OTTAWA — Alex Cuba’s father told him he couldn’t be a singer. This most unlikely of Canadian music stars not only proved him wrong, he’s become a globally celebrated artist in the past two years — even though you’re not likely to hear his songs on 102.7 the Edge or other well-known radio stations in Toronto.
VIENNA — About a year ago, a friend of mine came up with the name for The Great Dessert Search — a compilation of the absolute best sweet treats on the planet (or at least near Toronto). With space in the Toronto Star Travel section tight, we haven’t been able to start it up there. So, I’ve decided to run the series here. If you’ve got a dessert you’d like to nominate, let me know, or write about it yourself and send in photos if you have them.
First, though, we start with one of the world’s most famous and decadent desserts: The Original Sacher-Torte.
This treat has everything a renowned culinary creation should: a global following, a history as rich as its ingredients and the ever-present term “secret recipe” attached to it. First invented in 1832 by Franz Sacher, the treat will remind you of a Black Forest cake but with a much smoother, firmer chocolate icing and a more elegant fruit spread between the two cake layers.
The cake’s great history includes a fight over its ownership. When Sacher invented it, he was a 16-year-old apprentice to the personal chef of a Viennese prince. His son, Edouard, reputedly perfected the recipe while working at Demel bakery. Edouard then started the Sacher Hotel in 1876 and brought the cake with him. A lawsuit ensued between the hotel and Demel for rights to the name “sachertorte.” Cafe Demel and the Sacher, which are about 600 metres apart in the lovely historic district of the Austrian capital, now serve their own versions of the cake. “The Original Sacher-Torte” (about 4.90 euros, or $6.70, a slice) is what you find at the Sacher Hotel in Vienna and Salzburg, and the “Demel Sachertore” (3.70 euros, or $5.05) is on the menu at the popular café that employs only women in the kitchen.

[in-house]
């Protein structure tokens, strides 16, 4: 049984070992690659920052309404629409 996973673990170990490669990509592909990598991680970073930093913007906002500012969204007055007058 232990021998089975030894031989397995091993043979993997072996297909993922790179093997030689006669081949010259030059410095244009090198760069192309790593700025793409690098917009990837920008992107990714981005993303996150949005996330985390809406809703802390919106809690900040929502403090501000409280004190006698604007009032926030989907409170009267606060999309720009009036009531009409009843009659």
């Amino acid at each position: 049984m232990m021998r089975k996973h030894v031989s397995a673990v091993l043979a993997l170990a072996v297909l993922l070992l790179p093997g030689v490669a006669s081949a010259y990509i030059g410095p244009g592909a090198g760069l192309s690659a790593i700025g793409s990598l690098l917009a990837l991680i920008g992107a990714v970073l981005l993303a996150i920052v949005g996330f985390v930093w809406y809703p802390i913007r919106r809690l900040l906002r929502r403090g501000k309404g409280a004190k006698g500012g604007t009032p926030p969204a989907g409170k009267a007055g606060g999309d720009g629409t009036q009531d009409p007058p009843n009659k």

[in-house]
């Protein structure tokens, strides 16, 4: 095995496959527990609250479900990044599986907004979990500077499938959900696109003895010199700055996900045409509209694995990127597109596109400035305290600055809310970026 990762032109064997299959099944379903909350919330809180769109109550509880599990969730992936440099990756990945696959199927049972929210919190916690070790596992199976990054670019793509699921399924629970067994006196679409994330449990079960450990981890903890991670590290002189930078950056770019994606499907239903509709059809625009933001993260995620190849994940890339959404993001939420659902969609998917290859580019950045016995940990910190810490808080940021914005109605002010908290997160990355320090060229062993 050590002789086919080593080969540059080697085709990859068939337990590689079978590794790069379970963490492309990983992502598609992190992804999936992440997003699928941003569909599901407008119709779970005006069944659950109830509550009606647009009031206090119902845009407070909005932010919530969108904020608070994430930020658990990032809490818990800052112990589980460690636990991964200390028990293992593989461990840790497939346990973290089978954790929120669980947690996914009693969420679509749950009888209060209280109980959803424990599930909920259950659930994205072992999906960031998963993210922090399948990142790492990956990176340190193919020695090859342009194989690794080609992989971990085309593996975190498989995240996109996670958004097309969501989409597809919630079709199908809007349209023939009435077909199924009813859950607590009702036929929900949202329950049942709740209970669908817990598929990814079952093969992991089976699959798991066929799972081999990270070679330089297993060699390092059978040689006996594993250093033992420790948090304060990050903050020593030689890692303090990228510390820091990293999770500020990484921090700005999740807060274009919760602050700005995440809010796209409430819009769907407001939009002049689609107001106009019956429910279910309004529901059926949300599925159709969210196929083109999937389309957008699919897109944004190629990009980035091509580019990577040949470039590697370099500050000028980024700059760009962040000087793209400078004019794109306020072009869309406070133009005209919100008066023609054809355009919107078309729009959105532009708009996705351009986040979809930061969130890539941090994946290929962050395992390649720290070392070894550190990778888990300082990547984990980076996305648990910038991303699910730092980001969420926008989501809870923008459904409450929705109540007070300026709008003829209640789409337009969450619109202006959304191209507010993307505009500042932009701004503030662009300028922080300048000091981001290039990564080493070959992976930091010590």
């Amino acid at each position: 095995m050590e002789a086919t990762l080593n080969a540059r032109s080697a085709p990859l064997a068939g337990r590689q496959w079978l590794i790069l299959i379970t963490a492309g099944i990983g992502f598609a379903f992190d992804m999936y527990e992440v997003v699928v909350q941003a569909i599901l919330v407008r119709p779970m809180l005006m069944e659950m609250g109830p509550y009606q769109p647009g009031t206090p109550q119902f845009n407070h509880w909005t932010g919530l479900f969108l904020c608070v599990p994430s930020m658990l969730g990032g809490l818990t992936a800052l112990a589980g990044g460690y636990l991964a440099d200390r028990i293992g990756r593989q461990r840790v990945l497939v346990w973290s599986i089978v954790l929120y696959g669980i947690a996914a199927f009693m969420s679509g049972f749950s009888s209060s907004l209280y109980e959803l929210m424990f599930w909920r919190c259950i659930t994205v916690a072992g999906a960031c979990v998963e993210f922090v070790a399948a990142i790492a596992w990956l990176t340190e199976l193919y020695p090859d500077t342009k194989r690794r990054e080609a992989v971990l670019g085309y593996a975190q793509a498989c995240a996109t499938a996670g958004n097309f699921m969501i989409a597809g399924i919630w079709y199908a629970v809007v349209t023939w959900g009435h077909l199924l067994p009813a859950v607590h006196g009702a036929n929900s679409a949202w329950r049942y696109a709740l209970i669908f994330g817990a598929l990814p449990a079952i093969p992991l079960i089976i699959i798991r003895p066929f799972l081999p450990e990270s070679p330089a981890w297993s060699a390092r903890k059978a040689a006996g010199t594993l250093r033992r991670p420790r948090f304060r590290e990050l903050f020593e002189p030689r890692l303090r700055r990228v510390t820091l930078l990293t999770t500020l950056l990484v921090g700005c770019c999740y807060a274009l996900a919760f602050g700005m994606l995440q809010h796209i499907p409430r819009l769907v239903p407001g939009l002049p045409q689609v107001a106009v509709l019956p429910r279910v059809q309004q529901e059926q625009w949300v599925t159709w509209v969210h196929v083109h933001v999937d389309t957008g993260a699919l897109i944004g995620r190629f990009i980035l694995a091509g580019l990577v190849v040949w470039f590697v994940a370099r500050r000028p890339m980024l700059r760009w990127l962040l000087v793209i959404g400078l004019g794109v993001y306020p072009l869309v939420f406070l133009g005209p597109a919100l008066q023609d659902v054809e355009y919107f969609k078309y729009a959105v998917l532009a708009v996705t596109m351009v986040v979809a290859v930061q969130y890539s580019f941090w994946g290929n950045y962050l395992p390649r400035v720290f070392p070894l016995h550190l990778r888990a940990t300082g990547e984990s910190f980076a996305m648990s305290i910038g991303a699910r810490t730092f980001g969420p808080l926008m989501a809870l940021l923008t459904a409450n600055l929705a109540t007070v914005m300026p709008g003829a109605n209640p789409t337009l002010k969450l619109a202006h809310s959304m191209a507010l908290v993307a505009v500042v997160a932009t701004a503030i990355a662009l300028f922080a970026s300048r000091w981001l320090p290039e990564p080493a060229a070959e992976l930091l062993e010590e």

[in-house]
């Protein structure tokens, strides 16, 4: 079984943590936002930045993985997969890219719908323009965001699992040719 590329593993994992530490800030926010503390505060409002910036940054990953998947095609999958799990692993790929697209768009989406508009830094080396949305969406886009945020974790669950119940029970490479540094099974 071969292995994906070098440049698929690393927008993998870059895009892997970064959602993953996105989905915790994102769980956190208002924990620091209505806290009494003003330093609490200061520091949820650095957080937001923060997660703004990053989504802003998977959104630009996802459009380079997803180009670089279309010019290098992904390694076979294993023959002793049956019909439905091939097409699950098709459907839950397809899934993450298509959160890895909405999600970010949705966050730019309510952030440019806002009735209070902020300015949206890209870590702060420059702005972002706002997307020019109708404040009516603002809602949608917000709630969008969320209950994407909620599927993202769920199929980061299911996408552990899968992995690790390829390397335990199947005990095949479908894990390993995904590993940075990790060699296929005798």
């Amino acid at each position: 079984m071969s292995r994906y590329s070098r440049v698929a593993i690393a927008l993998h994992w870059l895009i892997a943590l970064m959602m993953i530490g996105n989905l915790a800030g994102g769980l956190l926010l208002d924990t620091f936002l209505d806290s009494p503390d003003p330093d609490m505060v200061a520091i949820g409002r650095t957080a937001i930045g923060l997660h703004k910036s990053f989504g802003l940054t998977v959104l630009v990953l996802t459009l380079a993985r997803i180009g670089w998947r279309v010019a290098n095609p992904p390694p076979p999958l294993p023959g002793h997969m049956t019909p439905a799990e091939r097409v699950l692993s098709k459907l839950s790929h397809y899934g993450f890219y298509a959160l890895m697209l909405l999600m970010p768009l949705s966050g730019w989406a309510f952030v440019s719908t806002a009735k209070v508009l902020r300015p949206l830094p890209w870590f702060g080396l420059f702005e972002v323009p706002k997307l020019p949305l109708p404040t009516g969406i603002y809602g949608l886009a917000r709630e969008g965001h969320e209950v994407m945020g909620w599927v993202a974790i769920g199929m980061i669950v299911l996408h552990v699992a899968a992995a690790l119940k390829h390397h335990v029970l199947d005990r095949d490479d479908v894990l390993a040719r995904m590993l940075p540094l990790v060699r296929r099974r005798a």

It’s become custom for visitors to Vienna to try both to decide which is best. It’s not a taste test anyone I know of has passed up. While the Sacher Hotel says it still holds the original recipe, the main ingredients are well known. The chocolate sponge cake layers are separated by apricot jam. Dark chocolate icing covers the cake and a chocolate medallion with the Sacher name is pressed to the top of servings at the hotel. A dollop of whipped cream comes with it on the side and a cup of melange (cappuccino-style coffee) is recommended to accompany it.
Sounds divine, right?
To tell you the truth, the first time I tasted sacher-torte I wasn’t all that impressed. It was earlier this year at Roy Thomson Hall, when a delegation from Vienna were in town for a performance from the city’s famed Philharmonic Orchestra. They brought with them pounds and pounds of the cake to share with Torontonians. I thought it was a touch tart and the chocolate flavours not memorable enough. After a recent stay at the Sacher Hotel, though, I’ve joined the cult.
OTTAWA — Nearly 24 hours before the nightmarish destruction of the main stage at his festival, Ottawa Bluesfest founder Mark Monahan sat outside a trailer that was away from the crowd and talked about the dream that had come true. It started nearly two decades ago on a hunch and has turned into a multi-million-dollar, non-profit celebration of music. In the aftermath of what’s been called a freakish accident that reportedly sent four people to the hospital, talk of what Monahan has accomplished has to be tempered with somber acknowledgement of the incident on Sunday night that brought a premature end to what looks like another record year of attendance and revenue for the festival.
Still, despite the storm and near 100-kilometre winds that forced Cheap Trick away from the stage, the Ottawa Bluesfest remains one of the most noteworthy music events in North America. It started when Monahan was running the Penguin, a music club in the nation’s capital that booked a range of artists, including jazz acts who collectively would garner large numbers at festivals in Montreal and Vancouver but individually — without a massive marketing effort — didn’t bring in crowds.